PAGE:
Among other recommendations, the article suggests conducting a "thorough examination of suppliers" on a multi-tier level. As an example of considering the extending supply chain, the article offers as an example "When lead paint was found in its toy products, Mattel, Inc. discovered that the paint supplier that was substituting the paint on the specification with lead-based paint was far down in its supply chain." As a result, "It's no longer sufficient to qualify just the first-tier supplier -- knowledge about second-tier and even in some cases third-tier suppliers' sourcing practices may be necessary."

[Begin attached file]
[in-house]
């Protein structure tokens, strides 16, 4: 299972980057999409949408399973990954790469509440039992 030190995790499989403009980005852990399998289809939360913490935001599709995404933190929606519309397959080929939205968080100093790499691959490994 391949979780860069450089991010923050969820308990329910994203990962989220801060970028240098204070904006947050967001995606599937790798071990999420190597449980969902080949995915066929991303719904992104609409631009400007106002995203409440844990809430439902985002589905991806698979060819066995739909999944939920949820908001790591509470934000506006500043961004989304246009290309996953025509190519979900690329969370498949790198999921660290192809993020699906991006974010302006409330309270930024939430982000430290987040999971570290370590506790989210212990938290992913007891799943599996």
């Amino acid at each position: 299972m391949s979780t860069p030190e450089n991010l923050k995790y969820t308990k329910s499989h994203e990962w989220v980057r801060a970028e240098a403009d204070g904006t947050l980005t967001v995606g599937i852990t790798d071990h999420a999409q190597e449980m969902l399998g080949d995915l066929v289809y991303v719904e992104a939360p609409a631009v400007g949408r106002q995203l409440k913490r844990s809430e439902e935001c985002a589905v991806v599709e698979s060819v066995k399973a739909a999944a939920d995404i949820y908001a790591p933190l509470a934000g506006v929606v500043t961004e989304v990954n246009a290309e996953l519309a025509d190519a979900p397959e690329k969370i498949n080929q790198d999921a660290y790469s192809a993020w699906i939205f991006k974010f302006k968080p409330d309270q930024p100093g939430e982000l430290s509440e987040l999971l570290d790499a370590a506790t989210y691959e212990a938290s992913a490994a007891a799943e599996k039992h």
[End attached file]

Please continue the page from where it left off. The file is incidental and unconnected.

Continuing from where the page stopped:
I also strongly second the suggestion the article makes about the importance of continuous monitoring of suppliers. In this regard, "To maintain brand quality, supply management organizations should continually monitor suppliers for negative changes in quality or delivery performance. These changes could be an indication of operational or financial problems. Constant monitoring allows the supply organization to be proactive and avoid a major disruption or a deterioration of brand quality...supplier surveillance is a key to maintaining a company's brand." Yet the article comes up short on recommendations on how to make monitoring a reality through aligning the right set of technologies with expert teams and resources. Our Spend Matters Compass and Perspectives research on the subject is a good place to start in this regard: